Moneyval approves Vatican's financial reforms
European watchdog praises efforts, but says more work to be done12 December, 17:07
The Council of Europe's Moneyval agency, a monitoring group of financial experts, said in a report that it approved of the progress made by the Vatican to bolster financial transparency within its institutions.
"It is clear from this review that much work has been done in a short time to meet most of the Moneyval technical recommendations," said the organization which in July 2012 had been highly critical of the Vatican's financial practices.
However, it added Thursday, the new measures must still be "tested in practice".
That first Moneyval report 18 months ago found problems in seven of 16 "key areas" and made a series of recommendations to the Holy See for improving its financial legislation and practices.
This latest report by Moneyval found that as yet, no formal inspections had been made at the Vatican Bank, officially known as the Institute for Religious Works (IOR), or at the Administration of the Patrimony of the Apostolic See (APSA) to check the effectiveness of the new financial measures.
APSA is responsible for managing the Vatican's real-estate holdings and financial portfolios and earlier this year, came under intense public scrutiny when its head of analytic accounts, Msgr. Nunzio Scarano, was suspended amid allegations he conspired with a former Italian spy and a financial broker to try to secretly repatriate 20 million euros of laundered money from Switzerland to Italy.
Investigators are continuing to probe other transactions in accounts that Scarano managed.
Moneyval said that Holy See's Financial Intelligence Authority (FIA), an internal regulator, should perform inspections as soon as possible to see if any customers may be involved in money laundering.
It also suggested the FIA exercise more control over the Vatican Bank which in recent years has come under intense scrutiny in connection with allegations of suspicious activities.
Since his election to the helm of the Catholic Church in March, Pope Francis has taken significant steps to deal with the array of financial scandals surrounding Vatican bodies and the bank.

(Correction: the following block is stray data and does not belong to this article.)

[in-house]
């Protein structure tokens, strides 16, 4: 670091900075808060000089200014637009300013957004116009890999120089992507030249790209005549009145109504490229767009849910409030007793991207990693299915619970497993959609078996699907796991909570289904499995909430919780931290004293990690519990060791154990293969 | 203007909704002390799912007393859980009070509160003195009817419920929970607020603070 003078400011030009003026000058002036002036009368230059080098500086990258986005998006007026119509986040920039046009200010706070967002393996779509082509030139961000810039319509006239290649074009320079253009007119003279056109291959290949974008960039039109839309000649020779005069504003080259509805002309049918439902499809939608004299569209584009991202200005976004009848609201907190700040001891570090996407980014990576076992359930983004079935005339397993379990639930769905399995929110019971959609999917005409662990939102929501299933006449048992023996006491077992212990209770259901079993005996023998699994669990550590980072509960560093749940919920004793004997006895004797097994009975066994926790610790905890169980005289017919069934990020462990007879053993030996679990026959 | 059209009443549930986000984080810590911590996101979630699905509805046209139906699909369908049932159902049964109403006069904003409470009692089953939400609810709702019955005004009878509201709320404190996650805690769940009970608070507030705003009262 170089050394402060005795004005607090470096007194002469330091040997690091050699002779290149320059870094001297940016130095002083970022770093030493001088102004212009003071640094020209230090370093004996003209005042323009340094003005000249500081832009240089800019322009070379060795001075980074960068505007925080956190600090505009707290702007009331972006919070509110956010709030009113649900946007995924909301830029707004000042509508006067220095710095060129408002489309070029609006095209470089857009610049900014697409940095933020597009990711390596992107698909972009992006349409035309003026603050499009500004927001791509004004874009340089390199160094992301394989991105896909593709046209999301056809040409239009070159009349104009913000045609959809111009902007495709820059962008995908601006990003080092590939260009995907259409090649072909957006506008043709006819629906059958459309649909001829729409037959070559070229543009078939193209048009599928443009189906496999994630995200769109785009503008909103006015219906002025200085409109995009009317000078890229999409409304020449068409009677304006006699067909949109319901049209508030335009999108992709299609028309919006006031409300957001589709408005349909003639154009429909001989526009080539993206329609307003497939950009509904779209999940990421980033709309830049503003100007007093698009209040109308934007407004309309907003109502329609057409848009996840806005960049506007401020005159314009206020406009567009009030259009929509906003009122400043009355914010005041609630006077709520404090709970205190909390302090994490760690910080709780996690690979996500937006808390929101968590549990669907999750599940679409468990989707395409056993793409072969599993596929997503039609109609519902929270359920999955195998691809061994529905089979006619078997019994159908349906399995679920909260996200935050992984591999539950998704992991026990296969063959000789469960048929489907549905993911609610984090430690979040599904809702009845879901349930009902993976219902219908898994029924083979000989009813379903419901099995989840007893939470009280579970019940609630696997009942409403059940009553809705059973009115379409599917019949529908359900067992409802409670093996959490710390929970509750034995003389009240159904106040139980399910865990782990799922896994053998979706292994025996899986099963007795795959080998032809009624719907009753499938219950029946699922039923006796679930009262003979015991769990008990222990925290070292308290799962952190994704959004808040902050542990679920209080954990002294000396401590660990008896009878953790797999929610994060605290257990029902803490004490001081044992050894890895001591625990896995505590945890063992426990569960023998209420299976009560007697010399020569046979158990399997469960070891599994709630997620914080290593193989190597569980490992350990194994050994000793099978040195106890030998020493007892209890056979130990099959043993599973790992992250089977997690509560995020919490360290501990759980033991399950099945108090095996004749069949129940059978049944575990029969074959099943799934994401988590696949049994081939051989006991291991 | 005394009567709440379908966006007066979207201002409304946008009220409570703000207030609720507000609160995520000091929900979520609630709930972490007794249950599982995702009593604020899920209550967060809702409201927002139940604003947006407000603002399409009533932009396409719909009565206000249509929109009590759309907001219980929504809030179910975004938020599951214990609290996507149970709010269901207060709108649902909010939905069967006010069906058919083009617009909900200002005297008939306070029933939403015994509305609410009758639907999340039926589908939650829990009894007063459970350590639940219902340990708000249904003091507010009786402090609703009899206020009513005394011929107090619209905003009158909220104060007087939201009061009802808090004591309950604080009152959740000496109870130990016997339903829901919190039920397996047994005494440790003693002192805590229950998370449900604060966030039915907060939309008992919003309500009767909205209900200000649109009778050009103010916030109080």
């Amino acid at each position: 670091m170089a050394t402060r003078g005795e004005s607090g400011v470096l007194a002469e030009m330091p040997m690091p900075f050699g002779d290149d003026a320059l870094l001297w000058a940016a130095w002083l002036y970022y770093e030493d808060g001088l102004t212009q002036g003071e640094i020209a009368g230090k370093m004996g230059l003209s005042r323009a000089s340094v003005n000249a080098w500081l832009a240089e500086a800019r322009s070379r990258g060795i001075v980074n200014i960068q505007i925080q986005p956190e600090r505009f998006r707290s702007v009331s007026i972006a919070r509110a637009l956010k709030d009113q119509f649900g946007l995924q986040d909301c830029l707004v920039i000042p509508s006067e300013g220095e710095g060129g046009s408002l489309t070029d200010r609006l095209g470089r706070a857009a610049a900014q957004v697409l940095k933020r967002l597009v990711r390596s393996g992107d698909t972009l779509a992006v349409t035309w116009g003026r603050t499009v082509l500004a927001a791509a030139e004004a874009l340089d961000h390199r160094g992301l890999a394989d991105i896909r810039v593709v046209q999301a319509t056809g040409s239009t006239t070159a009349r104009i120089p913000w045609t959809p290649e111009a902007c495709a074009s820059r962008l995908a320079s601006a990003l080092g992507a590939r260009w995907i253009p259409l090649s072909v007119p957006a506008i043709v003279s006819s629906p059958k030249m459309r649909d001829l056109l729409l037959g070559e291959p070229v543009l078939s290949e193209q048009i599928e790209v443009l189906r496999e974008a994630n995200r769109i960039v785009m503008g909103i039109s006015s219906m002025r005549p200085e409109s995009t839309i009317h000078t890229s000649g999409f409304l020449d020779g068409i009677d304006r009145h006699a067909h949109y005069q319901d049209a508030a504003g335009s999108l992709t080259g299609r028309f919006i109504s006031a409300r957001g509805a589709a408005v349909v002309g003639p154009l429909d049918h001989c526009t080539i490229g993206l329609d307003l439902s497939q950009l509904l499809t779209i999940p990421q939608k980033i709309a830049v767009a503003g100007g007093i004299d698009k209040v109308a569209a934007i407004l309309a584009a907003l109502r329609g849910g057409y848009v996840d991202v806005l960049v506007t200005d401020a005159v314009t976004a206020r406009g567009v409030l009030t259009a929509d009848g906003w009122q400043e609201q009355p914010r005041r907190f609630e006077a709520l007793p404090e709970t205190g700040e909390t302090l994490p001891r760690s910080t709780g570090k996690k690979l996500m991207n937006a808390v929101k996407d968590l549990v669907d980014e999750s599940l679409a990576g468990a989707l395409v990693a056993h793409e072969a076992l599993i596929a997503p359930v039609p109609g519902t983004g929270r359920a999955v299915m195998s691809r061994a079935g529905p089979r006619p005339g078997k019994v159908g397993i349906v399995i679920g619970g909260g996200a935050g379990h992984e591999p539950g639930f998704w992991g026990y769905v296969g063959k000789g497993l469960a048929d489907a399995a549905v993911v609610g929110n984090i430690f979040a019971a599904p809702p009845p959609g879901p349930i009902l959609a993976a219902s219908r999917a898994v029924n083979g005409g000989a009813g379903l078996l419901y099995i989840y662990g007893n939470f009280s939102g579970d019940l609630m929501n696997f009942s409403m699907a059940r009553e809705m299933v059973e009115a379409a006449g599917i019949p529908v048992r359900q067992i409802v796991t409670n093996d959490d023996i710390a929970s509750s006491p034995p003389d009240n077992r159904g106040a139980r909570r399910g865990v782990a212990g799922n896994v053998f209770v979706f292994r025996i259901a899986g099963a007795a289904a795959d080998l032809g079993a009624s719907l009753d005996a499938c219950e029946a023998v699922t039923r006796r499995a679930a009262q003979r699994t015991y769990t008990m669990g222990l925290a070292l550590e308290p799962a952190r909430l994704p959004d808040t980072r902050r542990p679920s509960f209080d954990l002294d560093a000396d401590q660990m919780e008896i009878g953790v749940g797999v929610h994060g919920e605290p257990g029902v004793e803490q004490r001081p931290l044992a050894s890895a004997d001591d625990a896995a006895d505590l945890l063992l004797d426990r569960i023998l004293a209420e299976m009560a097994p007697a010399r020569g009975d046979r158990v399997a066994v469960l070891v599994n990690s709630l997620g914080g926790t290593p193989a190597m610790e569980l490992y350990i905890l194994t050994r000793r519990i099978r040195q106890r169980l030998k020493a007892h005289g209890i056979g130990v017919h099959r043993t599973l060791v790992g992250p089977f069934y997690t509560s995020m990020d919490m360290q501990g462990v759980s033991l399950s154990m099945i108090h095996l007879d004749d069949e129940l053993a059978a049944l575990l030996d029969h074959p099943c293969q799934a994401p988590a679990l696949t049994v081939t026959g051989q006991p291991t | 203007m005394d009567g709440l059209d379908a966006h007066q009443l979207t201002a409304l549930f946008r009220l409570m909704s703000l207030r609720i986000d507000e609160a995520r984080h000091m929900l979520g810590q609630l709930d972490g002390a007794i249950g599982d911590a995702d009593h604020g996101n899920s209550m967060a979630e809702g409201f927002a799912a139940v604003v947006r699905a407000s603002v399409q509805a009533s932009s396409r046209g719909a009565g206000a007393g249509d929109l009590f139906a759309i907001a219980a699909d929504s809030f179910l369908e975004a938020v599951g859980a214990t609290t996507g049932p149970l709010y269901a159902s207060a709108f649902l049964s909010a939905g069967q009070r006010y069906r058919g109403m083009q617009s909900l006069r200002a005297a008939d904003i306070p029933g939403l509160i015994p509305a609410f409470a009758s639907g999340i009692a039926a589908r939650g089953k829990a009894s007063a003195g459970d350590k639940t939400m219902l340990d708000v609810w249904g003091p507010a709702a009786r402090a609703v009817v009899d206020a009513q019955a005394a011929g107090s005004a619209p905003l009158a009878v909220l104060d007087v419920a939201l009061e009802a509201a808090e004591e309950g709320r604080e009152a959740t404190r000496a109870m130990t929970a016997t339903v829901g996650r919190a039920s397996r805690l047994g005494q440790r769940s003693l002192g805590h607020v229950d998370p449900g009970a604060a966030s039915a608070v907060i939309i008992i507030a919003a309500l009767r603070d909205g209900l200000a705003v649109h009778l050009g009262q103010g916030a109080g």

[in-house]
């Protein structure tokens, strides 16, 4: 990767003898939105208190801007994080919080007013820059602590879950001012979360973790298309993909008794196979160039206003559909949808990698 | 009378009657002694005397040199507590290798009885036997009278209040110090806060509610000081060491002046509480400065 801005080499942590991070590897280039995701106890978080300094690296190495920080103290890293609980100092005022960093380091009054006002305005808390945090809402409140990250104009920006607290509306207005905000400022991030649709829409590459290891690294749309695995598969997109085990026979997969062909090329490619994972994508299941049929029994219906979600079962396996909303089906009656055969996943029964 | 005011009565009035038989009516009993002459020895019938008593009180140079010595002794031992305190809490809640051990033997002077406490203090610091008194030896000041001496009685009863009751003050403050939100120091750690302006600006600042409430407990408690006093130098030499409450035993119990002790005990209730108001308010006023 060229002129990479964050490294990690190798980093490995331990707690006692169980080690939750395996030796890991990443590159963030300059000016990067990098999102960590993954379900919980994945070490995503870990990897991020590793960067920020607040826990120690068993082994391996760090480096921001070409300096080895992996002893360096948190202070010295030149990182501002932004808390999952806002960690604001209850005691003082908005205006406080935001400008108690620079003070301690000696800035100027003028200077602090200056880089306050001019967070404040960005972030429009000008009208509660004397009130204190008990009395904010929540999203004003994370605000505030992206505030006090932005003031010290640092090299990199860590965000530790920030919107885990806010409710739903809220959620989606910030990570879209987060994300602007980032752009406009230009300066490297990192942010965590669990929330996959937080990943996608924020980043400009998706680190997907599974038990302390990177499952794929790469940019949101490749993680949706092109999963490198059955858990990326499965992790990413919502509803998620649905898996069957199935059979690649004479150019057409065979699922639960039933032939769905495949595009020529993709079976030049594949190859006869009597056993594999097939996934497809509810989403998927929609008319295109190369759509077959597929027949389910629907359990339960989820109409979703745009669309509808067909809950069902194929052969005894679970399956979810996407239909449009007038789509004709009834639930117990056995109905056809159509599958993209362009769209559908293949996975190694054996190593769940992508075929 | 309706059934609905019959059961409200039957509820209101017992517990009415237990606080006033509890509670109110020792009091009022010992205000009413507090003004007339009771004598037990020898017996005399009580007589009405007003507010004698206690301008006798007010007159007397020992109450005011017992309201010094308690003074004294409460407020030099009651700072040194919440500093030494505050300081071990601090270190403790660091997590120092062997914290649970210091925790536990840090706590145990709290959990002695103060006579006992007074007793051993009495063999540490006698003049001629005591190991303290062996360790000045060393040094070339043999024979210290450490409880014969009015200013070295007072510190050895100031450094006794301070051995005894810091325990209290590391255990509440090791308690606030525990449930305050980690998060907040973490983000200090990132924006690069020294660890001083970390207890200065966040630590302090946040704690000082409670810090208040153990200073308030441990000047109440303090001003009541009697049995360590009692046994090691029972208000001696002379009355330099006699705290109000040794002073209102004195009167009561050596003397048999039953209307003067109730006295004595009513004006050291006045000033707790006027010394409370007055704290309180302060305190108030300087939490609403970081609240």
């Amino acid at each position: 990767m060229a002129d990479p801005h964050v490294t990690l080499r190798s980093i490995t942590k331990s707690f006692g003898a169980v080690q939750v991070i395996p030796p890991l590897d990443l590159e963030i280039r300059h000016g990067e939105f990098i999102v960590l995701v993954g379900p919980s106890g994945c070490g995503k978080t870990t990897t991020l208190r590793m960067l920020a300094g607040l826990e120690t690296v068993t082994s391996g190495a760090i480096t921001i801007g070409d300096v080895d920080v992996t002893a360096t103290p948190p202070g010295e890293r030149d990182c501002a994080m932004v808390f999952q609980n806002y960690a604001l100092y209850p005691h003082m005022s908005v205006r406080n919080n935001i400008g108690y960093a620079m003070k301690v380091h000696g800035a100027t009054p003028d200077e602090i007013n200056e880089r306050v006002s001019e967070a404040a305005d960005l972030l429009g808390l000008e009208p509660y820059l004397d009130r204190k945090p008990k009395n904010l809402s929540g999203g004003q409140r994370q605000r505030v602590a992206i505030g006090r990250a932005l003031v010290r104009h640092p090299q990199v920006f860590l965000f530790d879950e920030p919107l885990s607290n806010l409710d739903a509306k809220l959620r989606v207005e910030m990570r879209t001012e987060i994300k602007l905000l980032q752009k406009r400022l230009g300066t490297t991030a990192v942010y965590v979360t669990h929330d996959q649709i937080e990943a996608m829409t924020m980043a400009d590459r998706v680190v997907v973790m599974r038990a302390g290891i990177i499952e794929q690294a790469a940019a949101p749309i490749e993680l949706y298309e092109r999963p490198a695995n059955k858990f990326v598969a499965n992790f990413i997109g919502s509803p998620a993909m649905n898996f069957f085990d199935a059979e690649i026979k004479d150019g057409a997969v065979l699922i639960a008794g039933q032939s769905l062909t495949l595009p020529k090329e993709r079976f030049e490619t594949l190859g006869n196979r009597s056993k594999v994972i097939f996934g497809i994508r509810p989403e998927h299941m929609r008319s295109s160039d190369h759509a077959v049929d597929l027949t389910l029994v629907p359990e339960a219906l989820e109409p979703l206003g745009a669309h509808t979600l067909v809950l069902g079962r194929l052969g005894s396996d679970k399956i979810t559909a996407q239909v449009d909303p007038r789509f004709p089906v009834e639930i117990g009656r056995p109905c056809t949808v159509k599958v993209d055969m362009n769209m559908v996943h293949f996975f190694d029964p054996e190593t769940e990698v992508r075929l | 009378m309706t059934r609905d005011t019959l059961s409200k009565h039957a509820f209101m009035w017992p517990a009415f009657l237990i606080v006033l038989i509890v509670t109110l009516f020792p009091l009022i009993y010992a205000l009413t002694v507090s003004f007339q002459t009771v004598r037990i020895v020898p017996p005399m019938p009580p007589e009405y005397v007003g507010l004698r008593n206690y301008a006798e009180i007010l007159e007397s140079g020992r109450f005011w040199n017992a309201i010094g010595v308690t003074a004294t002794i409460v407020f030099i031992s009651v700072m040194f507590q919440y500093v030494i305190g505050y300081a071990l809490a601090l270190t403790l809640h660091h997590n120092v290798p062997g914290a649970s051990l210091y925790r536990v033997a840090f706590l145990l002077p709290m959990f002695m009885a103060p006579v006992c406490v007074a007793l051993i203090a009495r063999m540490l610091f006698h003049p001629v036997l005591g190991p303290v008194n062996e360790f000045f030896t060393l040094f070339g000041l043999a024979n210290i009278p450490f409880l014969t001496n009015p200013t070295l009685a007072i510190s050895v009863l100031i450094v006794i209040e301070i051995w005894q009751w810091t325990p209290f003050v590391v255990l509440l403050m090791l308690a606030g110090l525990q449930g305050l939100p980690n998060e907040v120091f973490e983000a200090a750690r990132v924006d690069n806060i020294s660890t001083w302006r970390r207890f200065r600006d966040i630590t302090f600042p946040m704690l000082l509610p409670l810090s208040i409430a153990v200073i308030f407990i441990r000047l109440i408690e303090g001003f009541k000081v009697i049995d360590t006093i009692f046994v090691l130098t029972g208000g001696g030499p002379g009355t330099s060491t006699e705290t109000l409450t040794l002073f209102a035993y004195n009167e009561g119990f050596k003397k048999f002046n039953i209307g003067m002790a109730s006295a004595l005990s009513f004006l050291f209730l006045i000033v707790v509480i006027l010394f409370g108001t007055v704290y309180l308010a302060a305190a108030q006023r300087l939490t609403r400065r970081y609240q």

He signaled his deep interest in change by warning early on that if the bank could not adapt to greater transparency in its operations and adherence to international banking standards, it might even have to be shut down.
In August, Francis issued new regulations at the Holy See in a papal decree known as a Motu Proprio, part of the pope's drive to clean up the Holy See's reputation on financial transparency.
The Vatican followed that by signing an agreement with Italian authorities over the exchange of financial and banking information.
As well, the IOR has opened a website and begun publishing annual reports in a transparency drive.
In October, the Vatican's Pontifical Commission passed new financial laws designed to increase transparency, surveillance and improve regulations to bring them into compliance with international standards including efforts to prevent and fight money-laundering and terror financing.
The new laws will also boost the power and responsibilities of the FIA to fight financial crime as well as providing for a stronger prudential role.
Reforms have also included closing client accounts that were not considered to be consistent with the bank's religious mission, Ernst von Freyberg, president of the Vatican bank, said in a recent report.
It also gives the FIA "the function of prudential supervision over entities habitually engaged in financial activities," in response to a recommendation from Moneyval.